On the eve of the Civil War, New Haven had a railroad and had begun to have a ‘city’ look. Stores and banks lined the streets. Wooster Square and Hillhouse Avenue were neighborhoods of splendid homes built by Ithiel Town and Henry Austin. New burial grounds were created outside the growing city as 40,000 now lived in New Haven. Sidewalks and paved roads stretched out from the center of town to newly developing areas. Water was carried in pipes to every neighborhood.
The harbor had seen better days but served its community with four steamboat companies.
Men from New Haven, Rear Admiral Foote and Major General Terry were among many who distinguished themselves during the war. While thousands served as soldiers, the citizens at home made supplies and cared for the returning wounded.
The first Civil War casualty from New Haven was Theodore Winthrop who was buried in the Grove Street Cemetery. War began April 1861, ended April 1865. Less than a week later, President Lincoln was shot.
The Post Civil War Period 1865-1900 saw the development of industry, business and the urban center. The familiar farm scene life style began to disappear as people flocked to the cities to work.
New hopes for the harbor came with business growth. Lighthouses, breakwaters and bridges were added to improve the area.
In 1873 New Haven was described as a city with new streets, new buildings, factories and conveniences for its people. The old wooden structures were disappearing and being replaced by limestone, brownstone, brick and iron. The famous Elm trees were being destroyed by worms and beetles. In the early 1890’s trolleys provided transportation in the city, making shopping areas available to people in the suburbs. Electricity was available to the community. A New Haven man invented the sprinkler system, a great contribution to fire fighting. Fires had long been a hazard because of gas lamps and wood houses.
New Haven and Hartford had shared the power as co-capitals of the colony for 150 years. In 1873 New Haven lost the vote and Hartford emerged as the state capitol.
On July 4, 1876 New Haven celebrated the 100th anniversary of independence of the US. with parades, fireworks and speeches.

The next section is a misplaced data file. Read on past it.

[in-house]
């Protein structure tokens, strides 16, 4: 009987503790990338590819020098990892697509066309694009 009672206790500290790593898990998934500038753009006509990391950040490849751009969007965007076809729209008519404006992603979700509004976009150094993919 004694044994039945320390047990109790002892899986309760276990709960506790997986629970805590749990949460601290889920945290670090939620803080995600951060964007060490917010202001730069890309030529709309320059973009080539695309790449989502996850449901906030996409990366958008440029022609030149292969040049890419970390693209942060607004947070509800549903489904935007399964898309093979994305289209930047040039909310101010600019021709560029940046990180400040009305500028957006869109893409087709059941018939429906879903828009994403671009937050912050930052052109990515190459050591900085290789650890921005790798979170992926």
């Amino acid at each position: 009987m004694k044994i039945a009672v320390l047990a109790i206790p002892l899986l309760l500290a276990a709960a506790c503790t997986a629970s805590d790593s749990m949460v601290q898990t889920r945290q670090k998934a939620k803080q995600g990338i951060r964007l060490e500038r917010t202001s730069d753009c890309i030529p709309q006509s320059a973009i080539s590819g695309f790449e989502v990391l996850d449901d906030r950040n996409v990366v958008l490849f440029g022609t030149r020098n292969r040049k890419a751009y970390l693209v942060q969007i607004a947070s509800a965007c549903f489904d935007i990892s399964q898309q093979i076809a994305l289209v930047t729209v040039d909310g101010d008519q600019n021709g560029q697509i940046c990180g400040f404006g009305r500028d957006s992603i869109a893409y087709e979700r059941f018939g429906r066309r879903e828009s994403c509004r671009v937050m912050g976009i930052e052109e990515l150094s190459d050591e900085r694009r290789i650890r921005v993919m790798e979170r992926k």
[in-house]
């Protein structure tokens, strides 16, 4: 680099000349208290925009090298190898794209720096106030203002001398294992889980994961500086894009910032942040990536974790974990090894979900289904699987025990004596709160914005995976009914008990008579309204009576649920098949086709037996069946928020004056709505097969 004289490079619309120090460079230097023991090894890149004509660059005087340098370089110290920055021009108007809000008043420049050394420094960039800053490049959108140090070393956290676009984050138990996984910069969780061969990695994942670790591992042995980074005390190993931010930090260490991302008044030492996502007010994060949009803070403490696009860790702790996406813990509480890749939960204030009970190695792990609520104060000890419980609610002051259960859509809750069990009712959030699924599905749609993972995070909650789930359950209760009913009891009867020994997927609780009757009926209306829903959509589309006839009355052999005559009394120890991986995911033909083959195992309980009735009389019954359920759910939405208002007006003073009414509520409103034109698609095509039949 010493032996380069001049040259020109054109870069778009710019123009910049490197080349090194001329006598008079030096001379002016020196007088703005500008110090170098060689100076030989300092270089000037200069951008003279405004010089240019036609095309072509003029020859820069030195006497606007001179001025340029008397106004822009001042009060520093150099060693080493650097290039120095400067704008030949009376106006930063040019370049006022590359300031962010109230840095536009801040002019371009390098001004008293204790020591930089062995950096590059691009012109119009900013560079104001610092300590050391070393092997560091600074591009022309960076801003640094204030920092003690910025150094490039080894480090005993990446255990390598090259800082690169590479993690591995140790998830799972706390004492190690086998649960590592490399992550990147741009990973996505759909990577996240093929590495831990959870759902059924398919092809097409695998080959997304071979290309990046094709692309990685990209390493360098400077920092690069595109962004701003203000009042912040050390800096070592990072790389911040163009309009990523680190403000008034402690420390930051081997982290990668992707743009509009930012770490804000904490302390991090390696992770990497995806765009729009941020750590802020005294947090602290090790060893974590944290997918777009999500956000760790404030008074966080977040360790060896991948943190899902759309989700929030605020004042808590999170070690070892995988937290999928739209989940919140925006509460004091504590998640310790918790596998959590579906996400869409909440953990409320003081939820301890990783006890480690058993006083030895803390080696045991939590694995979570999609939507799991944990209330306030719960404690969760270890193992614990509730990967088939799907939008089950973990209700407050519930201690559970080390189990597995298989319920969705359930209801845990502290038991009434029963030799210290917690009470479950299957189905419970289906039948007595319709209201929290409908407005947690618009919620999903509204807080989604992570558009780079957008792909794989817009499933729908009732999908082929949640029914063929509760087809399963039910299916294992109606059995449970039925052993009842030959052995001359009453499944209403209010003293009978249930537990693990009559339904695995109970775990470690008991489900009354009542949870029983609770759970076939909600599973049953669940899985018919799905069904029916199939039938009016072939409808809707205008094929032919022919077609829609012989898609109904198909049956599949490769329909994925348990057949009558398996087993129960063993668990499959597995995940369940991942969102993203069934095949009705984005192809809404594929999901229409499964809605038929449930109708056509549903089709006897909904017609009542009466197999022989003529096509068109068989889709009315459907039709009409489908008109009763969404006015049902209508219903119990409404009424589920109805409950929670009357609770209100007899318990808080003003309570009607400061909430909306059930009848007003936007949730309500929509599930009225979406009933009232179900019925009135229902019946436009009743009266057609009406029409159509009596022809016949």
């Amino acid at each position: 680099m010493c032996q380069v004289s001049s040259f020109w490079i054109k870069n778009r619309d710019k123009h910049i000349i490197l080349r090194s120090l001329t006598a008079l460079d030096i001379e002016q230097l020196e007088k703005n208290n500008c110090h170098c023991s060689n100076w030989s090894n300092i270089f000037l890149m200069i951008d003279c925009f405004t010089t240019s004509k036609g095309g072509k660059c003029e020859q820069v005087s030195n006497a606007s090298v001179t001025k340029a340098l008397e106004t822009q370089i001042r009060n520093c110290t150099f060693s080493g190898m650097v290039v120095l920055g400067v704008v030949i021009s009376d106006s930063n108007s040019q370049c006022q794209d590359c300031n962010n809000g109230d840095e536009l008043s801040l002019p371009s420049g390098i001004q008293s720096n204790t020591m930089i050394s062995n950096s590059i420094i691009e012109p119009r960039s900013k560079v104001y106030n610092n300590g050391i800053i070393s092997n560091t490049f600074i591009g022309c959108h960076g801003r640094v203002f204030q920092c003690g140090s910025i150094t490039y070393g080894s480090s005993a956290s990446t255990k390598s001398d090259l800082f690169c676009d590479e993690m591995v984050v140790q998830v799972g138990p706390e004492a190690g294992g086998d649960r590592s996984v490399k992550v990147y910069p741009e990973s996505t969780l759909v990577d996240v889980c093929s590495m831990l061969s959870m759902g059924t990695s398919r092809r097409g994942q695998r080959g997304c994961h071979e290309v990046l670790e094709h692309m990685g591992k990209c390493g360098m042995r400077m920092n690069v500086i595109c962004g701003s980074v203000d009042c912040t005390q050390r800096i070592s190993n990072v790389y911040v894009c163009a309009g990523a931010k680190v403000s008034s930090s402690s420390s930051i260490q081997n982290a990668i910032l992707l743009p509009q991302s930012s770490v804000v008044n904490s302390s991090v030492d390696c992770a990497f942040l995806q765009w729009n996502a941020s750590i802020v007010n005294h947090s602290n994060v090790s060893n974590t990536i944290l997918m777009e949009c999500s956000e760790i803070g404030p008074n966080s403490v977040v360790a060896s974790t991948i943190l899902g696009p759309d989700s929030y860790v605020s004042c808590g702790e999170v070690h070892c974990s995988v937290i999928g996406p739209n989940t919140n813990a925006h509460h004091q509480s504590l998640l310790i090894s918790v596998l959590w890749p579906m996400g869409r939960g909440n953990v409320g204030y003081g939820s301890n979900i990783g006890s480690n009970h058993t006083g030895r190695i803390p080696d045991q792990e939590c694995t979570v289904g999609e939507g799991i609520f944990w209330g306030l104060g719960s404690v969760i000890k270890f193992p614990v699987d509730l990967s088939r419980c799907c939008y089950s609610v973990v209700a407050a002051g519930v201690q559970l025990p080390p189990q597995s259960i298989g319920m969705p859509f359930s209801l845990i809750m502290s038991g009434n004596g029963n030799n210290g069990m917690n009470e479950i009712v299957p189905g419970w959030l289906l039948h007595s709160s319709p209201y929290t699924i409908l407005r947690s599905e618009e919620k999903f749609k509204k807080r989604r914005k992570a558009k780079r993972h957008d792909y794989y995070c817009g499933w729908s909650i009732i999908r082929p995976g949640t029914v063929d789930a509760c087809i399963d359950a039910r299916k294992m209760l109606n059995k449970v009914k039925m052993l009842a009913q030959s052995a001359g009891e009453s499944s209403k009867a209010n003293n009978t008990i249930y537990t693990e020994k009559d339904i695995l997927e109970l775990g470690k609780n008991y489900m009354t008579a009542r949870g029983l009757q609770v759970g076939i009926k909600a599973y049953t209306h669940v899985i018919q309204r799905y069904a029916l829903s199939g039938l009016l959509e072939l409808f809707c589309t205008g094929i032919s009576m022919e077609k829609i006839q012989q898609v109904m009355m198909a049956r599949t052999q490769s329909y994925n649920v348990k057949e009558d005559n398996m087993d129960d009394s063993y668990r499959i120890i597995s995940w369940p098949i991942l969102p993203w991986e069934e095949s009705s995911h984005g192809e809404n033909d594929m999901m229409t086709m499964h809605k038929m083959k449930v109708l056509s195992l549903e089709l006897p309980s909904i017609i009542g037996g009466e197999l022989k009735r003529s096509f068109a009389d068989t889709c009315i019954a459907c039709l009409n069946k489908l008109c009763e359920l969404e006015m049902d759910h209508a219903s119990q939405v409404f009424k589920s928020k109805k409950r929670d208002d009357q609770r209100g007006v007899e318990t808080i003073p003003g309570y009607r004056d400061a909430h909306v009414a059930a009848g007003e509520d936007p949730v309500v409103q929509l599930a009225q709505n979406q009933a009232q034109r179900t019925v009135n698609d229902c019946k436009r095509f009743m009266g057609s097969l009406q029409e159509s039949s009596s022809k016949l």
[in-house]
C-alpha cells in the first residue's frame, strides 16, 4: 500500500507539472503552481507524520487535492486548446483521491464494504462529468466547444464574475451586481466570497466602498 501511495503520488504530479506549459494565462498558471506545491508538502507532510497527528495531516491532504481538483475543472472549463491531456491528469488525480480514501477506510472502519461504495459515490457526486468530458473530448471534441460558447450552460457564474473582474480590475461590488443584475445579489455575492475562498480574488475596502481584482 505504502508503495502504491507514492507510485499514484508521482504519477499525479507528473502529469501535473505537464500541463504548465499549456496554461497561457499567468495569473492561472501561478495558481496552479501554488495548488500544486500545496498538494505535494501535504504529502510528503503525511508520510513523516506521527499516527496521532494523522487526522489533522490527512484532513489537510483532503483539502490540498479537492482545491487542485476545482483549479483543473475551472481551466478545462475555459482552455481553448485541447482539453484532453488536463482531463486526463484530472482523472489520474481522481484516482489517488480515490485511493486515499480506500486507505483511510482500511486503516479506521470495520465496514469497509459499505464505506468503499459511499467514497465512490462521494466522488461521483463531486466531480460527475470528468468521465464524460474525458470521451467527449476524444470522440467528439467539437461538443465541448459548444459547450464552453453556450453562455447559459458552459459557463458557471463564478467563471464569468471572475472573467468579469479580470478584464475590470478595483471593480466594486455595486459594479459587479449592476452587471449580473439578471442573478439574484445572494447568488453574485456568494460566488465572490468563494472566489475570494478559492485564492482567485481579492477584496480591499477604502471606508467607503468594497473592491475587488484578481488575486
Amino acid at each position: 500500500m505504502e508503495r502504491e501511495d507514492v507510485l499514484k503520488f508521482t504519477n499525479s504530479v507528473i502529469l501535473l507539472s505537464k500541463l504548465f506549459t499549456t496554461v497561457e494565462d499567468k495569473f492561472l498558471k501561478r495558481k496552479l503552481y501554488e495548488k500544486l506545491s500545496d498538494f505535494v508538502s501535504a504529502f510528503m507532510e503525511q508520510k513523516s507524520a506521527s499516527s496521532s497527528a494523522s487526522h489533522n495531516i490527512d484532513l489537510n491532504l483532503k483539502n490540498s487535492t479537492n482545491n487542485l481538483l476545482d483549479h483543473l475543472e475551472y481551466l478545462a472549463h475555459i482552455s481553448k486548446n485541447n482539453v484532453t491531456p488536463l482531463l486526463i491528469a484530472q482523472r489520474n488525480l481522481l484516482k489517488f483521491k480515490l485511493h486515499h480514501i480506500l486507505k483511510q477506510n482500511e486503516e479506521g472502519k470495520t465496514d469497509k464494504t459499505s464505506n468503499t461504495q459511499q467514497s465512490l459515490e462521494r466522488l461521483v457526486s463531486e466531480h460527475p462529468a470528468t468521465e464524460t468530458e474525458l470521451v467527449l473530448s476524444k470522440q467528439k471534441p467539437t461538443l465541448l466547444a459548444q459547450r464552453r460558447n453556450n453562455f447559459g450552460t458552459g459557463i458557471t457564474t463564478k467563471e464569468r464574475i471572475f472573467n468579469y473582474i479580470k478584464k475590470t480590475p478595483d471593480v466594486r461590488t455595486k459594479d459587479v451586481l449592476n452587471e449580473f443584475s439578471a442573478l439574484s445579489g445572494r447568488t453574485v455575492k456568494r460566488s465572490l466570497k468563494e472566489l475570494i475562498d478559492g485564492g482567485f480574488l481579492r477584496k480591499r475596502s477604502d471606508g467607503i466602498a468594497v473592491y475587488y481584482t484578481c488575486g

Waves of immigrants arrived bringing new skills, labor for the factories and problems. Health and housing required hospitals and homes. Many new churches and synagogues were built.
New Schools were built to provide education for the rapidly growing population. The first kindergarten began with Welch School in 1892. In 1869, after the Civil War and the end of slavery, Black children were enrolled in the public schools, for they had been educated separately until then. In 1887 the Public Library opened.
Theater and concerts came to New Haven. People crowded in to see Vaudeville, plays and to hear symphonies. Sleighing was a popular sport, salt-water bathing in summer. Many clubs and athletic organizations were formed. Football, baseball and track at Yale provided heroes who were idolized by boys on vacant lots and in city parks.
It was during this time that the Winchester arms factory grew to be one of New Haven’s largest and most important industries. Sargent and Company and the New Haven Clock Company were other major industries of the period. Trade unions were formed bringing improved working conditions and wages to the workers.
During the 1870’s the telephone and typewriter were invented creating new conveniences and jobs. New Haven was the first city to issue a telephone directory.
The population of New Haven was a little over 100,000 at the turn of the century. Nearly one third of those people had been born in another country.